Anatomy of goodness

An ancient Indian tale centres around a man who was a model of moral uprightness. On his death, he was brought before Chitragupta, the cosmic auditor, who evaluated the deeds of the dead and sent them to heaven or hell. Chitragupta looked at the man's records and found nothing on the debit side. He then looked at his credits and found a complete blank there too. This man had never lied, never stolen and never offended anybody; but neither had he helped anybody or loved anyone. Chitragupta was in a quandary. This man could not be sent to hell, but neither did he qualify for heaven. He took him to Brahma, the creator, and asked him what he should do. Brahma examined the statute book, but found no clue. He advised Chitragupta to consult Lord Krishna. Krishna examined this man's record and found an almost illegible entry, 'Aged six, gave two pies to a beggar.' Krishna then ordered him to be sent again to earth to try again.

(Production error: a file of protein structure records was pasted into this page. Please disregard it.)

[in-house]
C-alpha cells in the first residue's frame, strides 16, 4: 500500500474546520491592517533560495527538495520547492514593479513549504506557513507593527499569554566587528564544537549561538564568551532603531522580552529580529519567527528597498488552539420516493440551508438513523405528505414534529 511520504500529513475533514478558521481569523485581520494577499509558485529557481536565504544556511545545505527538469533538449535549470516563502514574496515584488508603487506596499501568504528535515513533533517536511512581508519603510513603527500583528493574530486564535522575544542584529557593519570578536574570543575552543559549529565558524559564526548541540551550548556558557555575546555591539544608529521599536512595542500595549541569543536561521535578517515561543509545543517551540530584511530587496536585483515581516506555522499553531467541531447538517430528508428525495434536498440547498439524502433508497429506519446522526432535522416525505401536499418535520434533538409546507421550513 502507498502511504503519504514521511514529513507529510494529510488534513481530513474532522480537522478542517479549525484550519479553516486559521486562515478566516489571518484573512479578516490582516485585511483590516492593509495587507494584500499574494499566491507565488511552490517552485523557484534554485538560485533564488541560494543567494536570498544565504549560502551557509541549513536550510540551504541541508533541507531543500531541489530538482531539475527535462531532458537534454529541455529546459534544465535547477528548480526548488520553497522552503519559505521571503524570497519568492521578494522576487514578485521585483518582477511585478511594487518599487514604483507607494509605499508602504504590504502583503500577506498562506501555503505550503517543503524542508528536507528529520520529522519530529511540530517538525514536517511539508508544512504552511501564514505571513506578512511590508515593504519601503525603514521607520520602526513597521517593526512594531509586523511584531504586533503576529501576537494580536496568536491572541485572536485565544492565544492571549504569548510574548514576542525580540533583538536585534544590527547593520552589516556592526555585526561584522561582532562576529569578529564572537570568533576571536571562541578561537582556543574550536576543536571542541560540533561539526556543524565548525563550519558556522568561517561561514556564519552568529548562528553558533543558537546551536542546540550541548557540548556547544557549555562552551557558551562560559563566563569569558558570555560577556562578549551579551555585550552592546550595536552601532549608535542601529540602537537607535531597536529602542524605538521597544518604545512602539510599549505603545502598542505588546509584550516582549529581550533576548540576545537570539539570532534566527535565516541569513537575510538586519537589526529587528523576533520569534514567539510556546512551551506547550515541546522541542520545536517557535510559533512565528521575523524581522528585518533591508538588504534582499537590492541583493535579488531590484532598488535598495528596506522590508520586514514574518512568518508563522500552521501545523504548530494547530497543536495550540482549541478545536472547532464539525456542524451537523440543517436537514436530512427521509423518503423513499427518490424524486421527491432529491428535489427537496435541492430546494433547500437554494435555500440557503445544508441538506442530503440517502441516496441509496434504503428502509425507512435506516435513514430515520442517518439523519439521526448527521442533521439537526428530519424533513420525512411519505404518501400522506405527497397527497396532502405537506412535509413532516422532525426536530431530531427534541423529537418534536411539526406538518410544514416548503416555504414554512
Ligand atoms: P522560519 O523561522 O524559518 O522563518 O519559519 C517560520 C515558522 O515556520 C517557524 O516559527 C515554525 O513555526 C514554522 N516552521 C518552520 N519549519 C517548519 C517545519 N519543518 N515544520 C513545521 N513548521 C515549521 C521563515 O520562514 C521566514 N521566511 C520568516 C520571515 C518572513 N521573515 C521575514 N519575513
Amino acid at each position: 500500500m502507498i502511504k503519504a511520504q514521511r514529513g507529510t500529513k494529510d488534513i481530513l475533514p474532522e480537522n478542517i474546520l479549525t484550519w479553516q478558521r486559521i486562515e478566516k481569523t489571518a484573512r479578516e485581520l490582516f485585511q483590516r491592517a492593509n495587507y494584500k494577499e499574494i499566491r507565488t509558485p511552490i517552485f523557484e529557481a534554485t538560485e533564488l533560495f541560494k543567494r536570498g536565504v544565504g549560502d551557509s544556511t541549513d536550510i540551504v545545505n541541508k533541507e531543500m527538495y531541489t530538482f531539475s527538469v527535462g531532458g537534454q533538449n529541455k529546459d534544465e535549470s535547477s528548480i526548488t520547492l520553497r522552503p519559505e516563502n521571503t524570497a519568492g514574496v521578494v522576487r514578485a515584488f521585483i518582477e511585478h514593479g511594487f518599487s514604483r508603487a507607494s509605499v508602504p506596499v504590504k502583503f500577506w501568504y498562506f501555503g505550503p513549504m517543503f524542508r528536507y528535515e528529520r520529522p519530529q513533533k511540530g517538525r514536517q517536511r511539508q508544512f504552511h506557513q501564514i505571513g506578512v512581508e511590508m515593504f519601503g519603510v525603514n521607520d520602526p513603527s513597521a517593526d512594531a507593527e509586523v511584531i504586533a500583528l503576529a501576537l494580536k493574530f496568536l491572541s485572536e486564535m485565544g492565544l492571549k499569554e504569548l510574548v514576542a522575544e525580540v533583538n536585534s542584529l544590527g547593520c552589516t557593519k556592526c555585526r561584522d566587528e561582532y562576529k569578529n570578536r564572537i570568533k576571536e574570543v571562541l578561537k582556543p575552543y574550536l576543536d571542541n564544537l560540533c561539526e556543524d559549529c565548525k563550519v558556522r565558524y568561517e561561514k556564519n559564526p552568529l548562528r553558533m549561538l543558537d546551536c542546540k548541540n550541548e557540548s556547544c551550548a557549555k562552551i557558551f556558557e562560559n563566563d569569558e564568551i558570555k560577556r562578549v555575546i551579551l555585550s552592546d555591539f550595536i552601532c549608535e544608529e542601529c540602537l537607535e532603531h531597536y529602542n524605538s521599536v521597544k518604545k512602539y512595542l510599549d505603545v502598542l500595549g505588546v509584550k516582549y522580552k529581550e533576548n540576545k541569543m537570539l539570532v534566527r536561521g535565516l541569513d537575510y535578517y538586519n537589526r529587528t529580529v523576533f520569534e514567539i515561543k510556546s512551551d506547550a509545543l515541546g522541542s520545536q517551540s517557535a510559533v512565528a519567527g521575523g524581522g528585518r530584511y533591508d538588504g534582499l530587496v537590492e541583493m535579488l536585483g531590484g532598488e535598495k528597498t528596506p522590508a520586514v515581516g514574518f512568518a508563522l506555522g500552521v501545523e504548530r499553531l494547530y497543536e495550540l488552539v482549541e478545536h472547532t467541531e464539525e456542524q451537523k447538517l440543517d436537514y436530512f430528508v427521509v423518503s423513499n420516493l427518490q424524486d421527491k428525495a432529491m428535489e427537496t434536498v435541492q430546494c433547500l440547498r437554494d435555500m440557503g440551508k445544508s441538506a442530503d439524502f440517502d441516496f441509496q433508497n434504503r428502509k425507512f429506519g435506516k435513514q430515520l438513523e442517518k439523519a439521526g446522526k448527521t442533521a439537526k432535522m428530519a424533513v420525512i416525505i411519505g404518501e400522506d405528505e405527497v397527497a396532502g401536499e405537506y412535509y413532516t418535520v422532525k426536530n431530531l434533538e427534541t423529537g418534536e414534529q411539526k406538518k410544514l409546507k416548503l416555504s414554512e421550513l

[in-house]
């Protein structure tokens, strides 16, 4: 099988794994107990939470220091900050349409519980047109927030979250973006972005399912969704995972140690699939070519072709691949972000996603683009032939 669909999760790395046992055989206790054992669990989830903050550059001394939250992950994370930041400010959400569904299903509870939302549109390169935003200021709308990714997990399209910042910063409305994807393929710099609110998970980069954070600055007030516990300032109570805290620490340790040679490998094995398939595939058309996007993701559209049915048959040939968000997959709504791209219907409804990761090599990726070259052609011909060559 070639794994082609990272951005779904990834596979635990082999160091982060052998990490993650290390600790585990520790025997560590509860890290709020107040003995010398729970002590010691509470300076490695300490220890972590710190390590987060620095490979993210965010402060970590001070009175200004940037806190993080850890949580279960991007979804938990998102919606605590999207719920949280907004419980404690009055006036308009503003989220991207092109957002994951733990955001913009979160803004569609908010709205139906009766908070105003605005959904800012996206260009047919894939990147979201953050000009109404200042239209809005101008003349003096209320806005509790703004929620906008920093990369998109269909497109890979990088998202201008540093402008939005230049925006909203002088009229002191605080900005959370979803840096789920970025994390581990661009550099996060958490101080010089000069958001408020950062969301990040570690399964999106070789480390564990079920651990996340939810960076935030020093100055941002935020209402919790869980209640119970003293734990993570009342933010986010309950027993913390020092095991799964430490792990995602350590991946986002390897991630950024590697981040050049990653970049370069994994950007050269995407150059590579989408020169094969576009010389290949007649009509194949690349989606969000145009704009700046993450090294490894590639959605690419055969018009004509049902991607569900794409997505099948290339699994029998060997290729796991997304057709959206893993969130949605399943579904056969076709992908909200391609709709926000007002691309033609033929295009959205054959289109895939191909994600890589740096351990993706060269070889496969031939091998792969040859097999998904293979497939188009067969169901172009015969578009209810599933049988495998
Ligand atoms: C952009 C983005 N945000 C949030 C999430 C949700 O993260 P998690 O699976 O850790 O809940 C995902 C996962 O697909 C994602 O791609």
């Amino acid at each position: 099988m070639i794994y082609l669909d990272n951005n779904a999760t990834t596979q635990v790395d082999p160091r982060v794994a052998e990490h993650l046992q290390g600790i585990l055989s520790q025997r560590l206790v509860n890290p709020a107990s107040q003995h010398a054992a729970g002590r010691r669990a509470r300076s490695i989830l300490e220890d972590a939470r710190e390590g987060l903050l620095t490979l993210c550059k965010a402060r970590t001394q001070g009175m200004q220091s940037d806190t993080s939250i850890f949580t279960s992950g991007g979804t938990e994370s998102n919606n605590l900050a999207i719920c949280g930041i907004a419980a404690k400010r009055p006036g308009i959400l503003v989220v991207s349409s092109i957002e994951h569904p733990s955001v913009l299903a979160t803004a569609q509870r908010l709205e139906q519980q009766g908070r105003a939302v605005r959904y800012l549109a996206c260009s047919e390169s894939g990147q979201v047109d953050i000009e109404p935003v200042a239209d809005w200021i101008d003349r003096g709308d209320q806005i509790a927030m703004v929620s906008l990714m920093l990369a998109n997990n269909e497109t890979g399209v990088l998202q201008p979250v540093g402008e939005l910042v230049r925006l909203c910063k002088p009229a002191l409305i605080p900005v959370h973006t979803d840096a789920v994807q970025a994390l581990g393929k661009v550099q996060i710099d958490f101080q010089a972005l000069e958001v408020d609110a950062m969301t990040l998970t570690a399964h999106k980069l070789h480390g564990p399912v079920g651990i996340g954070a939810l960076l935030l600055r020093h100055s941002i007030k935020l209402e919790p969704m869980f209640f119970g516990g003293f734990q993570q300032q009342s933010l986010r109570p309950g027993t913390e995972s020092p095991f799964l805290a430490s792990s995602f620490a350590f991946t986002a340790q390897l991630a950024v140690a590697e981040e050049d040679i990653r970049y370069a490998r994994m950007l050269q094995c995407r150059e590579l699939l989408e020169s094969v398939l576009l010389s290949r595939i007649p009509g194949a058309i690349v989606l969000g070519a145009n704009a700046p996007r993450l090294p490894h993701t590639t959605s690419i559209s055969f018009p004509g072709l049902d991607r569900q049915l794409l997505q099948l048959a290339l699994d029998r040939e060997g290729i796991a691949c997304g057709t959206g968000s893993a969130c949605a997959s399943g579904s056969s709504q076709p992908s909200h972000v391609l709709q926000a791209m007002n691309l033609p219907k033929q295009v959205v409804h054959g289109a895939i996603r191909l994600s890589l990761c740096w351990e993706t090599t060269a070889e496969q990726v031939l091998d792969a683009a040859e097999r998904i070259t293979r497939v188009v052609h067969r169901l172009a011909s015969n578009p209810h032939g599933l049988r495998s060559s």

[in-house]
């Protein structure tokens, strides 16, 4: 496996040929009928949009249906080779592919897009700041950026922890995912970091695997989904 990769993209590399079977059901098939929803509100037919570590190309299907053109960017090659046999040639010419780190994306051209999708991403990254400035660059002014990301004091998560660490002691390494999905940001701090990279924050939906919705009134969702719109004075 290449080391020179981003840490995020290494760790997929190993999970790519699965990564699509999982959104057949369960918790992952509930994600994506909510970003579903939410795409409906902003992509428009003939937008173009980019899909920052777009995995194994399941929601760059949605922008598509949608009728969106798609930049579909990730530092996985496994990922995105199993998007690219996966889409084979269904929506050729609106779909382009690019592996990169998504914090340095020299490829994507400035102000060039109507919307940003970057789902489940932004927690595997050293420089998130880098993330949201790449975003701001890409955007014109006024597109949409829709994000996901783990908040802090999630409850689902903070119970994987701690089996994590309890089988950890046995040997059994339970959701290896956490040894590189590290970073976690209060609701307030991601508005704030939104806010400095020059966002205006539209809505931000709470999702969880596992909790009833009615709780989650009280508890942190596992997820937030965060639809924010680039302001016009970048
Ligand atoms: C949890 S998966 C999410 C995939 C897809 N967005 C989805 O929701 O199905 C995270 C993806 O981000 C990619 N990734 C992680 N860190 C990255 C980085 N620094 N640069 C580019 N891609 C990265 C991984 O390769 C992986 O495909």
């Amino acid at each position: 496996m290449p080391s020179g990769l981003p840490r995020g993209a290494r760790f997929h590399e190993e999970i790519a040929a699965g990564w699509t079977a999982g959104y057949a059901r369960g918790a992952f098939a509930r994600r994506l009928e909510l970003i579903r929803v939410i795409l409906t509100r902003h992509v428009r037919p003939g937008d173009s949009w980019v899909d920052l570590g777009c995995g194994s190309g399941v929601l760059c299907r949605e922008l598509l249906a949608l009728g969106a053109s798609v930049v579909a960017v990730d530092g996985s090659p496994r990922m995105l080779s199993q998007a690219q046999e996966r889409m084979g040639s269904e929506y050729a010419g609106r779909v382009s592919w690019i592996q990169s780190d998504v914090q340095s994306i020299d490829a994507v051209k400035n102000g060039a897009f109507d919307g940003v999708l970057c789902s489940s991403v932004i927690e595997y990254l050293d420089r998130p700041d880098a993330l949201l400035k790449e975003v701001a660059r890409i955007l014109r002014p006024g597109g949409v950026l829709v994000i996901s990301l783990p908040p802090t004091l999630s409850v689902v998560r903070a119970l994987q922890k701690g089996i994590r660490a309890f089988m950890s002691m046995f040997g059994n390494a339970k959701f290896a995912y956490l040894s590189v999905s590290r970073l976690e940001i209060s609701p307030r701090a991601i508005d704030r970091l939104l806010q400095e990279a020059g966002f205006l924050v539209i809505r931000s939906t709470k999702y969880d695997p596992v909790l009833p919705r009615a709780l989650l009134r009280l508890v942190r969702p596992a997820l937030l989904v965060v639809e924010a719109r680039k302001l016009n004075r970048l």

This story might well appear to be a mere flight of fancy, but it has deeper dimensions. It shows that goodness is not all of a piece and can be divided into active goodness and passive goodness. Nicholas Winton who, at grave risk to his life, saved 669 children from certain death at the hands of the Nazis explains this concept clearly. 'There is a difference between passive goodness and active goodness which, in my opinion, is the giving of one's time and energy in alleviation of pain and suffering. It entails going out and helping those in suffering and danger and not merely in leading an exemplary life in a purely passive way of doing no wrong.'

Just as good health is not an absence of disease, so goodness is not just the avoidance of bad behaviour. We cannot all be heroes, but every one of us is capable of what Mother Teresa called 'small acts of kindness done with great love.' Who does not remember the warmth of a parent's love, words of encouragement from a teacher or the comforting help of friends in times of distress? Active goodness, as poet Wordsworth pointed out, are 'acts of kindness that form the best portion of a good man's life.'

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